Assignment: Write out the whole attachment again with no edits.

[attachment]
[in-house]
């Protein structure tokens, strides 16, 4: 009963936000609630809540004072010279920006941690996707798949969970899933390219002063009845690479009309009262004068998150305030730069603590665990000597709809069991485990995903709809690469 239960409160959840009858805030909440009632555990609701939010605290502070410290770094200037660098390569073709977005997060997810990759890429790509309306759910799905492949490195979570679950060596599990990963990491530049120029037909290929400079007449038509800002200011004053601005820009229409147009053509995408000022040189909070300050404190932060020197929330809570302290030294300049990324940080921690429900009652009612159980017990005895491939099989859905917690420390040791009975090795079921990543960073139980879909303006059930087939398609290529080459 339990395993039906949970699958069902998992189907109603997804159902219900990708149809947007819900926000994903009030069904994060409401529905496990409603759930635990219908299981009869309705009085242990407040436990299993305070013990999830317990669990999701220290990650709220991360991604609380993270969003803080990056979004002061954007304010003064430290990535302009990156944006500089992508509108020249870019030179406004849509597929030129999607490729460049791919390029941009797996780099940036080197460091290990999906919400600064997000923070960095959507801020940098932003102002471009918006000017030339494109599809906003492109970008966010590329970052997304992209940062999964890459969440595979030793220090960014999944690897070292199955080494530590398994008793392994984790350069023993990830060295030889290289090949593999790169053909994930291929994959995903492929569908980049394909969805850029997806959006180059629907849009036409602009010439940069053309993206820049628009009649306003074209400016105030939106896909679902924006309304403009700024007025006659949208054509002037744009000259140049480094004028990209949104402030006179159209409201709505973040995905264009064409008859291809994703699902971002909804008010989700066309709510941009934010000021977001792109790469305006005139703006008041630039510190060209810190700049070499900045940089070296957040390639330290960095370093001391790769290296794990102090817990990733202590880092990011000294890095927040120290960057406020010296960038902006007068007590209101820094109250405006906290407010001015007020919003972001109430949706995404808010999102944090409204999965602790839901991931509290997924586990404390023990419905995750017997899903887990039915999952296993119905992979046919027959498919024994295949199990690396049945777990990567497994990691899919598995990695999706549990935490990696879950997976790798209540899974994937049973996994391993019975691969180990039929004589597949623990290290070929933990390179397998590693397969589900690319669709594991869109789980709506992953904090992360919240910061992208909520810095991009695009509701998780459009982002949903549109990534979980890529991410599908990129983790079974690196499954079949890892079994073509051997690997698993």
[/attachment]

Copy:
[in-house]
């Protein structure tokens, strides 16, 4: 009963936000609630809540004072010279920006941690996707798949969970899933390219002063009845690479009309009262004068998150305030730069603590665990000597709809069991485990995903709809690469 239960409160959840009858805030909440009632555990609701939010605290502070410290770094200037660098390569073709977005997060997810990759890429790509309306759910799905492949490195979570679950060596599990990963990491530049120029037909290929400079007449038509800002200011004053601005820009229409147009053509995408000022040189909070300050404190932060020197929330809570302290030294300049990324940080921690429900009652009612159980017990005895491939099989859905917690420390040791009975090795079921990543960073139980879909303006059930087939398609290529080459 339990395993039906949970699958069902998992189907109603997804159902219900990708149809947007819900926000994903009030069904994060409401529905496990409603759930635990219908299981009869309705009085242990407040436990299993305070013990999830317990669990999701220290990650709220991360991604609380993270969003803080990056979004002061954007304010003064430290990535302009990156944006500089992508509108020249870019030179406004849509597929030129999607490729460049791919390029941009797996780099940036080197460091290990999906919400600064997000923070960095959507801020940098932003102002471009918006000017030339494109599809906003492109970008966010590329970052997304992209940062999964890459969440595979030793220090960014999944690897070292199955080494530590398994008793392994984790350069023993990830060295030889290289090949593999790169053909994930291929994959995903492929569908980049394909969805850029997806959006180059629907849009036409602009010439940069053309993206820049628009009649306003074209400016105030939106896909679902924006309304403009700024007025006659949208054509002037744009000259140049480094004028990209949104402030006179159209409201709505973040995905264009064409008859291809994703699902971002909804008010989700066309709510941009934010000021977001792109790469305006005139703006008041630039510190060209810190700049070499900045940089070296957040390639330290960095370093001391790769290296794990102090817990990733202590880092990011000294890095927040120290960057406020010296960038902006007068007590209101820094109250405006906290407010001015007020919003972001109430949706995404808010999102944090409204999965602790839901991931509290997924586990404390023990419905995750017997899903887990039915999952296993119905992979046919027959498919024994295949199990690396049945777990990567497994990691899919598995990695999706549990935490990696879950997976790798209540899974994937049973996994391993019975691969180990039929004589597949623990290290070929933990390179397998590693397969589900690319669709594991869109789980709506992953904090992360919240910061992208909520810095991009695009509701998780459009982002949903549109990534979980890529991410599908990129983790079974690196499954079949890892079994073509051997690997698993």